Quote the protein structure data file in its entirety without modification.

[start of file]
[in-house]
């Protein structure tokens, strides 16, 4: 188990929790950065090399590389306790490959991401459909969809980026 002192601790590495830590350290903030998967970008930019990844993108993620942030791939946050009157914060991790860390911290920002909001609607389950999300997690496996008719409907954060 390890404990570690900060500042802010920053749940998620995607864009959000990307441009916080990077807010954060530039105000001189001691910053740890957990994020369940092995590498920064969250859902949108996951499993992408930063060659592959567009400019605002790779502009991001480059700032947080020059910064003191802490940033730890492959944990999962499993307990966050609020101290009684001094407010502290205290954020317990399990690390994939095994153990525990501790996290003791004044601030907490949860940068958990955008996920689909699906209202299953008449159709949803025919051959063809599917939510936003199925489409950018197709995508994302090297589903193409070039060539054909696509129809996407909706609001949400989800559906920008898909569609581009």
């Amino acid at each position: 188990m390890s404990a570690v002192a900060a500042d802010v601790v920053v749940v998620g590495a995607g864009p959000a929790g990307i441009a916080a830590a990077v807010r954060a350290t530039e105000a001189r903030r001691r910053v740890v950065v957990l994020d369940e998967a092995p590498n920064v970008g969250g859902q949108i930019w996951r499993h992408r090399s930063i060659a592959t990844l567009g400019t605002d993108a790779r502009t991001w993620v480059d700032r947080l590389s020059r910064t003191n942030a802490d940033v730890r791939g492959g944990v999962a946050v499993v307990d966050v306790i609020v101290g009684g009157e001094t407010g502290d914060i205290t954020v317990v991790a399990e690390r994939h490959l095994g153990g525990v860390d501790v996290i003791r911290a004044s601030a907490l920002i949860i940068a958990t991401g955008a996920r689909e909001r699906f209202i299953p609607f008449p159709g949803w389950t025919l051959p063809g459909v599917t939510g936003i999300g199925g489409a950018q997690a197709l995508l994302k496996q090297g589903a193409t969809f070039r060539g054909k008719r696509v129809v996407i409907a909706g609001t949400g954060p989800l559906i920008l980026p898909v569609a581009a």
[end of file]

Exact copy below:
[in-house]
């Protein structure tokens, strides 16, 4: 188990929790950065090399590389306790490959991401459909969809980026 002192601790590495830590350290903030998967970008930019990844993108993620942030791939946050009157914060991790860390911290920002909001609607389950999300997690496996008719409907954060 390890404990570690900060500042802010920053749940998620995607864009959000990307441009916080990077807010954060530039105000001189001691910053740890957990994020369940092995590498920064969250859902949108996951499993992408930063060659592959567009400019605002790779502009991001480059700032947080020059910064003191802490940033730890492959944990999962499993307990966050609020101290009684001094407010502290205290954020317990399990690390994939095994153990525990501790996290003791004044601030907490949860940068958990955008996920689909699906209202299953008449159709949803025919051959063809599917939510936003199925489409950018197709995508994302090297589903193409070039060539054909696509129809996407909706609001949400989800559906920008898909569609581009």
């Amino acid at each position: 188990m390890s404990a570690v002192a900060a500042d802010v601790v920053v749940v998620g590495a995607g864009p959000a929790g990307i441009a916080a830590a990077v807010r954060a350290t530039e105000a001189r903030r001691r910053v740890v950065v957990l994020d369940e998967a092995p590498n920064v970008g969250g859902q949108i930019w996951r499993h992408r090399s930063i060659a592959t990844l567009g400019t605002d993108a790779r502009t991001w993620v480059d700032r947080l590389s020059r910064t003191n942030a802490d940033v730890r791939g492959g944990v999962a946050v499993v307990d966050v306790i609020v101290g009684g009157e001094t407010g502290d914060i205290t954020v317990v991790a399990e690390r994939h490959l095994g153990g525990v860390d501790v996290i003791r911290a004044s601030a907490l920002i949860i940068a958990t991401g955008a996920r689909e909001r699906f209202i299953p609607f008449p159709g949803w389950t025919l051959p063809g459909v599917t939510g936003i999300g199925g489409a950018q997690a197709l995508l994302k496996q090297g589903a193409t969809f070039r060539g054909k008719r696509v129809v996407i409907a909706g609001t949400g954060p989800l559906i920008l980026p898909v569609a581009a």